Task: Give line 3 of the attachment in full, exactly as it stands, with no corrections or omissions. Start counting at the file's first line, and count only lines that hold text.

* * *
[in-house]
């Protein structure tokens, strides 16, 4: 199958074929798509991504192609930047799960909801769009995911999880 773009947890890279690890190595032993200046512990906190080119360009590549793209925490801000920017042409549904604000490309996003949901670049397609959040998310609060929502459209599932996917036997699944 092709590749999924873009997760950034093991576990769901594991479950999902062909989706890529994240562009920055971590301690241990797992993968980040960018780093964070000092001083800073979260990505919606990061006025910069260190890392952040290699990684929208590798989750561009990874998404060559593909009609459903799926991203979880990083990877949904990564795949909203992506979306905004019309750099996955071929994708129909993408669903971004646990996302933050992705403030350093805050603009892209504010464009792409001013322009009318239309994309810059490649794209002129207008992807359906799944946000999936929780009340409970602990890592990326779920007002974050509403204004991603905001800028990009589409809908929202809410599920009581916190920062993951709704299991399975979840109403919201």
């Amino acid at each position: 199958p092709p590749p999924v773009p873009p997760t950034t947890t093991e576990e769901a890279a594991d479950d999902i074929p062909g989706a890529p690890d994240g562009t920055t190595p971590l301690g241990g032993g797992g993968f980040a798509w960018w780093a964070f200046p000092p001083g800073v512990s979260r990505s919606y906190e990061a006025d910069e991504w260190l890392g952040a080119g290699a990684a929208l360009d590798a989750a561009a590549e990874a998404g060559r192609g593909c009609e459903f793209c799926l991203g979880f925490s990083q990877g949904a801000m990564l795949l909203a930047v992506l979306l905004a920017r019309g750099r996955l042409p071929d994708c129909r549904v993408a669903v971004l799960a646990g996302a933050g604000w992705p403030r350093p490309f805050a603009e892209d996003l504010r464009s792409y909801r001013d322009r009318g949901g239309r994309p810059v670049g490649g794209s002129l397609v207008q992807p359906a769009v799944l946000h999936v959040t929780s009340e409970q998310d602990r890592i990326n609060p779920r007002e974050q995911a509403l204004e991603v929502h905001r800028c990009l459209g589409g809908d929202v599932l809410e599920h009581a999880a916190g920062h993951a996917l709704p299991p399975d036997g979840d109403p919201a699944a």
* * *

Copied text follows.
């Amino acid at each position: 199958p092709p590749p999924v773009p873009p997760t950034t947890t093991e576990e769901a890279a594991d479950d999902i074929p062909g989706a890529p690890d994240g562009t920055t190595p971590l301690g241990g032993g797992g993968f980040a798509w960018w780093a964070f200046p000092p001083g800073v512990s979260r990505s919606y906190e990061a006025d910069e991504w260190l890392g952040a080119g290699a990684a929208l360009d590798a989750a561009a590549e990874a998404g060559r192609g593909c009609e459903f793209c799926l991203g979880f925490s990083q990877g949904a801000m990564l795949l909203a930047v992506l979306l905004a920017r019309g750099r996955l042409p071929d994708c129909r549904v993408a669903v971004l799960a646990g996302a933050g604000w992705p403030r350093p490309f805050a603009e892209d996003l504010r464009s792409y909801r001013d322009r009318g949901g239309r994309p810059v670049g490649g794209s002129l397609v207008q992807p359906a769009v799944l946000h999936v959040t929780s009340e409970q998310d602990r890592i990326n609060p779920r007002e974050q995911a509403l204004e991603v929502h905001r800028c990009l459209g589409g809908d929202v599932l809410e599920h009581a999880a916190g920062h993951a996917l709704p299991p399975d036997g979840d109403p919201a699944a």